QuickTime 6 promises the ultimate encoding performance, based on the MPEG-4 standard. MPEG-4 will make files comparable in quality to MPEG-2 at a fraction of the file size. It’s hoped it will facilitate quality Internet video files at larger-than-postage-stamp sizes.
We exported a two-minute Final Cut Pro project using the MPEG-4 codec, and compared it with the same file encoded using both Sorenson 3 Pro and Cinepak codecs. Sorenson Video 3 Pro took 1 minute 50 seconds to encode, resulting in a 11.5MB file. Cinepak took 4 minutes 20 seconds, and produced a 11.7MB file – while the MPEG-4 codec took only 1 minute 40, and produced a 11.9MB file. Of the three files, both MPEG-4 and Sorenson codecs produced excellent results, while Cinepak produced noticeable artefacts.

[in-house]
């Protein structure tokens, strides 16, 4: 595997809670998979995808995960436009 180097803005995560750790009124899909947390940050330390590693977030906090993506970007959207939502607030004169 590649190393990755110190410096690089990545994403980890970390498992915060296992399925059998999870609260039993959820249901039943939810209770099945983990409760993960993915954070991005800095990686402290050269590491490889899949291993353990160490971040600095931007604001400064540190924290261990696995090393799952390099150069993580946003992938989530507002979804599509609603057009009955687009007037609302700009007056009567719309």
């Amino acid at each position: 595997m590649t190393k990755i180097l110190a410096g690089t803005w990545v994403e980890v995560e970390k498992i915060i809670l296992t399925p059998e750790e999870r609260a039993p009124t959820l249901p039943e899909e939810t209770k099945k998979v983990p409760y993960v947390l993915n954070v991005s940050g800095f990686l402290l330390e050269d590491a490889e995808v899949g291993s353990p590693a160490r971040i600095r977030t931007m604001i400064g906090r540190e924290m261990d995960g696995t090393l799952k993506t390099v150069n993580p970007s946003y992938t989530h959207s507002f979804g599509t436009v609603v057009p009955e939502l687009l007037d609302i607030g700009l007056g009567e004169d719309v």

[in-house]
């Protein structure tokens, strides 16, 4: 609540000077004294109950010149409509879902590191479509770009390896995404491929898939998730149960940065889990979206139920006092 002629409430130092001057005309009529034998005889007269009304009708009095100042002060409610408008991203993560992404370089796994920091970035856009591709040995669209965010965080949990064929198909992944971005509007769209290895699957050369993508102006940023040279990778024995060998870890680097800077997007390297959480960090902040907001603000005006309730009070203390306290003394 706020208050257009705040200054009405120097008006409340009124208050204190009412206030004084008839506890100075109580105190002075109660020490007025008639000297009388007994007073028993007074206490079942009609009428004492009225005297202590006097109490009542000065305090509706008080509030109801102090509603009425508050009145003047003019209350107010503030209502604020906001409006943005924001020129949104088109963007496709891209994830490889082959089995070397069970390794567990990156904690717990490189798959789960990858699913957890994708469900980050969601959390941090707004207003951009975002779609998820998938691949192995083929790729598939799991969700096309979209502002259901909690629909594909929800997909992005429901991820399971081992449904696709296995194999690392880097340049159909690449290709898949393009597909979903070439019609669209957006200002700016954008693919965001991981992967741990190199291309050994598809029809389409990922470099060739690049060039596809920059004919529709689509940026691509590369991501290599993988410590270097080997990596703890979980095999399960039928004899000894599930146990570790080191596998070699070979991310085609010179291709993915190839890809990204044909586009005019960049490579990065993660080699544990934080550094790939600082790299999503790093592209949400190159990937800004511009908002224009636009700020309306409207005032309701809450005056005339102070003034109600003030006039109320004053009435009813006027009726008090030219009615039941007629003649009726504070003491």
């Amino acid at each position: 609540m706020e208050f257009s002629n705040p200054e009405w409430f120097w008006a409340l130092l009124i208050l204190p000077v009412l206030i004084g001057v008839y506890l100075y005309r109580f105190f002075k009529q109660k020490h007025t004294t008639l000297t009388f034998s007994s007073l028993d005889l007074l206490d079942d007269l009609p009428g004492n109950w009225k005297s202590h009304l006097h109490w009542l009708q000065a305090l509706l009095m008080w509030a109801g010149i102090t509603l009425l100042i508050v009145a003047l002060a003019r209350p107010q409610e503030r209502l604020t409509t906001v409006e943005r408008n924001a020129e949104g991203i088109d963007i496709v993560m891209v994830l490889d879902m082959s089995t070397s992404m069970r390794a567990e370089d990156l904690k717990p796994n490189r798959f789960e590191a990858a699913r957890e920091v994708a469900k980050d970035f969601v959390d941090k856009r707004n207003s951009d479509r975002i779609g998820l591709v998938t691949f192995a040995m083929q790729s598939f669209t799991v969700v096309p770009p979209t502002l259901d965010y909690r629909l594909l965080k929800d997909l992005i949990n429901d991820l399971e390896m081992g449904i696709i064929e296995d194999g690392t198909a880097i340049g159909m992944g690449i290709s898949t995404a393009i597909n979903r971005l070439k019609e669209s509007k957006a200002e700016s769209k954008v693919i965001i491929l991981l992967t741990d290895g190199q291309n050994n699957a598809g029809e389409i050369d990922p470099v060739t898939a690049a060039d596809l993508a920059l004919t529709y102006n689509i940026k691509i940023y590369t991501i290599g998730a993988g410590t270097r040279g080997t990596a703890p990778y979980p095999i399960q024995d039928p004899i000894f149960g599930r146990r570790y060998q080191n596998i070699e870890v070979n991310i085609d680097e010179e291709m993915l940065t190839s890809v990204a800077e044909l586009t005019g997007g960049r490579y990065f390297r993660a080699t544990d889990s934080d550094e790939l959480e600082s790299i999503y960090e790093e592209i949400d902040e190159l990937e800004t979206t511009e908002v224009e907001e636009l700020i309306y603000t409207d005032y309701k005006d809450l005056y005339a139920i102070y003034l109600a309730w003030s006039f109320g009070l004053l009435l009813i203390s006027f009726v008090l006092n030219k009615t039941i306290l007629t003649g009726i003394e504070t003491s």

At the time of writing, Apple has not qualified QuickTime 6 for use with Final Cut Pro 3, although we found no problems on our test system running in OS 10.1.5. This oversight by Apple is likely to be short lived, as QuickTime 6 is the default in OS X 10.2.
QuickTime Pro 6 is not a free upgrade, nor does it currently offer complete integration with existing software, such as Final Cut Pro. It will also be some time before most end users update their player software to version 6.
For the immediate future, therefore, encoders will still have to produce QuickTime 5 compliant files along with any QT6/MPEG-4 content. Unless you must upgrade immediately, it seems wiser to wait for these issues to be resolved before taking the plunge. QuickTime 6’s MPEG-4 format is, however, one of the most affordable, high-quality codecs available, producing results well on a par with more expensive codecs such as Sorenson Video 3 Pro.